Home Icon
facebook-colour-scam

Facebook falls victim to colourful scams

By Leigh D. Stark | 2:03 pm 20/11/2012

Do you use Google’s Chrome browser, and are you an avid Facebook fan? It might be worthwhile checking if your internet security is up to date, with a new scam making the rounds that can apparently change the colour of your Facebook profile.

It’s one of the the tricks of 2012, with scammers and spammers telling you that it’s possible to change to a pink Facebook, or a black Facebook, or a red Facebook, or anything else other than that basic blue Facebook we’re all stuck with.

Like the free gift cards from JB HiFi and calls from Microsoft’s technical department, though, it’s all a lie, and there is no way to change the colour of Facebook, only your cover photo.

But don’t let that fact stop anyone, with the scam resurfacing in an app for Google Chrome, installed from Google’s online web store for its Chrome web browser, and showing off a whole bunch of ads that – you guessed it – make the app maker a bunch of money.

Bitdefender, one of the world’s biggest antivirus companies, clued us into this earlier in the week, with security researcher Liviu Arsene telling GadgetGuy that “around 40,000 Google Chrome users have already been scammed through the ‘Customize Your Colour’ app, but the total amount of installs and users affected could easily be several times greater as they might have uninstalled it after figuring out its true purpose.”

That “true purpose” is unsurprisingly nefarious, with the app reposting itself to Facebook timelines in the hopes that all of your friends and family click on it, where it will link to create blogs built under the name of the victim and attempt to create revenue for the scam artist.

In essence, someone wants to make money from you and your friends by tricking you.

“By creating dozens of blogs for a single account, the scam spreads like wildfire among Facebook friends,” said Catalin Cosoi, Bitdefender’s Chief Security Strategist.

The best way to defend yourself is to not install the Chrome app, but the scam doesn’t just rely solely on your web browser, as it can infect anyone who clicks on it, sending them to one of the scam sites and spreading around.

Security experts are recommending the use of internet security software to protect yourself, and if you don’t have any, to check out one of the many free forms of protection for your social networking, such as Norton’s Safe Web for Facebook and Bitdefender’s Safego.

 

Latest reviews

  • Review: Leica Q (Typ 116)

    Not all cameras are the same, and Leica’s Q proves it, packing a full-frame 35mm sensor, 28mm f/1.7 fixed lens, and a body that says “camera” more than most…
  • Review: KEF M200 in-earphones

    If there’s one thing KEF understands, it’s audio, with the company producing some of the best speakers we’ve ever heard. Unfortunately, we can’t carry big speakers everywhere we go,…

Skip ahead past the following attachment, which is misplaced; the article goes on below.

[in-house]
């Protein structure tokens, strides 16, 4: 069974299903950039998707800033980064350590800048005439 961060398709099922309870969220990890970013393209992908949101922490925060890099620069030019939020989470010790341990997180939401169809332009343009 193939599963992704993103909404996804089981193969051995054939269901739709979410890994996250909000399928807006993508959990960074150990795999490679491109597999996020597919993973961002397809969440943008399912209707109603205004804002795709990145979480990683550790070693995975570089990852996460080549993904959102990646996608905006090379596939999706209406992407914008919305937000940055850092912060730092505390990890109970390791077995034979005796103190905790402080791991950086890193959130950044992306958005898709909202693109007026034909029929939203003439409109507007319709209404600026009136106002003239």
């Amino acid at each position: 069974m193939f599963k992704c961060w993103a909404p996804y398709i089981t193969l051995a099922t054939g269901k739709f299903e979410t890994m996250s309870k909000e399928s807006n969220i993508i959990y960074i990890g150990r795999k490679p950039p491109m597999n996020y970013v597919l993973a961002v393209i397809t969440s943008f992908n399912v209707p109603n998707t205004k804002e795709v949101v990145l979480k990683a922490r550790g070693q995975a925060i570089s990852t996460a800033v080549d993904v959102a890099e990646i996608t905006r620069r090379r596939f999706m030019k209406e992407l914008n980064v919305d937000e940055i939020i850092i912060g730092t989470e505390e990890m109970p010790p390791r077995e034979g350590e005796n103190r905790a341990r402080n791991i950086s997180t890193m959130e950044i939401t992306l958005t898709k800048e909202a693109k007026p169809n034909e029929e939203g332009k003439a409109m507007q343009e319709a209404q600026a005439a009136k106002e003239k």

• Review: Jawbone Up 2

    Need a bit of help getting in shape? Jawbone hopes to have the answer in an update to its Up 24, with the new sequel, the slimmer Up 2.
  • Review: Samsung Gear VR for Galaxy S6/S6 Edge

    With the upcoming releases of the consumer-ready Oculus Rift and HTC’s Vive, virtual reality is about ready for use by regular people. Samsung is there now, though, and…
  • Oppo's 4.85mm thin R5 smartphone reviewed

    Apple may lead the smartphone wars with the iPhone, but Oppo is challenging the big A for some inventiveness, finding a way to make mobiles slimmer than ever with…
  • Review: LifeProof FRE Power for iPhone 6 (battery case)

    Smartphone batteries tend not to go for longer than a day, and Apple’s iPhone 6 is no exception, but the latest case from accessory maker LifeProof isn’t just about…
  • Review: Beats Solo 2 Wireless headphones

    Beats has one of those interesting reputations. Kids and young people love ‘em, while the older generation can’t stand them, but the latest pair tries to win over all…
  • Review: Toshiba Satellite Radius L10W

    Smaller computers are ideal for students and people on the go, and when they’re also technically tablets, they can be even better. Is Toshiba’s Radius L10W a hybrid worthy…
  • Review: LG 65 inch Prime 4K UHD TV

    It's not enough to have a big screen, and this year LG's 4K TVs are about more colours, fast operation, and sharp visuals. Does it succeed?
  • Review: HP Spectre X360

    HP's Spectre was one of the surprise laptops from last year, and a return for HP to the quality laptop space. Can the latest generation of Spectre keep the…

“How do you stop yourself from being caught out by these scam artists?”

Read More

Tell us…

Which smartwatch are you interested in buying?

View Results

Loading ... Loading ...

“There’s certainly no doubt that you can find a bargain, but like always, you get what you pay for.”

Read More